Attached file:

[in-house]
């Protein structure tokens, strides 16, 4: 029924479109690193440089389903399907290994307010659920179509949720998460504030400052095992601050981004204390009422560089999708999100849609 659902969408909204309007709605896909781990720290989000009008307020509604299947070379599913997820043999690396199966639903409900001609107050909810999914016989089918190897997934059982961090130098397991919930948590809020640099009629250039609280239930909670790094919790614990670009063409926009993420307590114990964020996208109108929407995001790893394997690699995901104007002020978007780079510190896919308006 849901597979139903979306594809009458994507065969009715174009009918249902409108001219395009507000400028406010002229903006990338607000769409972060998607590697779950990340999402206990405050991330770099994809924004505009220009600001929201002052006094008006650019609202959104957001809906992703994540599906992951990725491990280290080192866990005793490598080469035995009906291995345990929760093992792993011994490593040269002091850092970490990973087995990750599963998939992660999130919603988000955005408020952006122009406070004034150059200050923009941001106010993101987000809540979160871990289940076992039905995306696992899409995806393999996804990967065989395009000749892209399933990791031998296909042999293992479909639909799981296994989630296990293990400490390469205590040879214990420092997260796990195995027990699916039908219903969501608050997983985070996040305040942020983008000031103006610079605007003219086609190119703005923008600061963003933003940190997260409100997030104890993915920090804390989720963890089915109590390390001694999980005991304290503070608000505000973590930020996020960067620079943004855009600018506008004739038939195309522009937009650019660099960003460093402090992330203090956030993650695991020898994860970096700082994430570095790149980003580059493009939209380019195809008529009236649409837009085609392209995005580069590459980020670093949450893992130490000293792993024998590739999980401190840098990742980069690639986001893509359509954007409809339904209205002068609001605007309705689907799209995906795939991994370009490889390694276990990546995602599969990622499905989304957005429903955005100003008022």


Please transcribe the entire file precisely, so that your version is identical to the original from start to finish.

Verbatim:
[in-house]
């Protein structure tokens, strides 16, 4: 029924479109690193440089389903399907290994307010659920179509949720998460504030400052095992601050981004204390009422560089999708999100849609 659902969408909204309007709605896909781990720290989000009008307020509604299947070379599913997820043999690396199966639903409900001609107050909810999914016989089918190897997934059982961090130098397991919930948590809020640099009629250039609280239930909670790094919790614990670009063409926009993420307590114990964020996208109108929407995001790893394997690699995901104007002020978007780079510190896919308006 849901597979139903979306594809009458994507065969009715174009009918249902409108001219395009507000400028406010002229903006990338607000769409972060998607590697779950990340999402206990405050991330770099994809924004505009220009600001929201002052006094008006650019609202959104957001809906992703994540599906992951990725491990280290080192866990005793490598080469035995009906291995345990929760093992792993011994490593040269002091850092970490990973087995990750599963998939992660999130919603988000955005408020952006122009406070004034150059200050923009941001106010993101987000809540979160871990289940076992039905995306696992899409995806393999996804990967065989395009000749892209399933990791031998296909042999293992479909639909799981296994989630296990293990400490390469205590040879214990420092997260796990195995027990699916039908219903969501608050997983985070996040305040942020983008000031103006610079605007003219086609190119703005923008600061963003933003940190997260409100997030104890993915920090804390989720963890089915109590390390001694999980005991304290503070608000505000973590930020996020960067620079943004855009600018506008004739038939195309522009937009650019660099960003460093402090992330203090956030993650695991020898994860970096700082994430570095790149980003580059493009939209380019195809008529009236649409837009085609392209995005580069590459980020670093949450893992130490000293792993024998590739999980401190840098990742980069690639986001893509359509954007409809339904209205002068609001605007309705689907799209995906795939991994370009490889390694276990990546995602599969990622499905989304957005429903955005100003008022």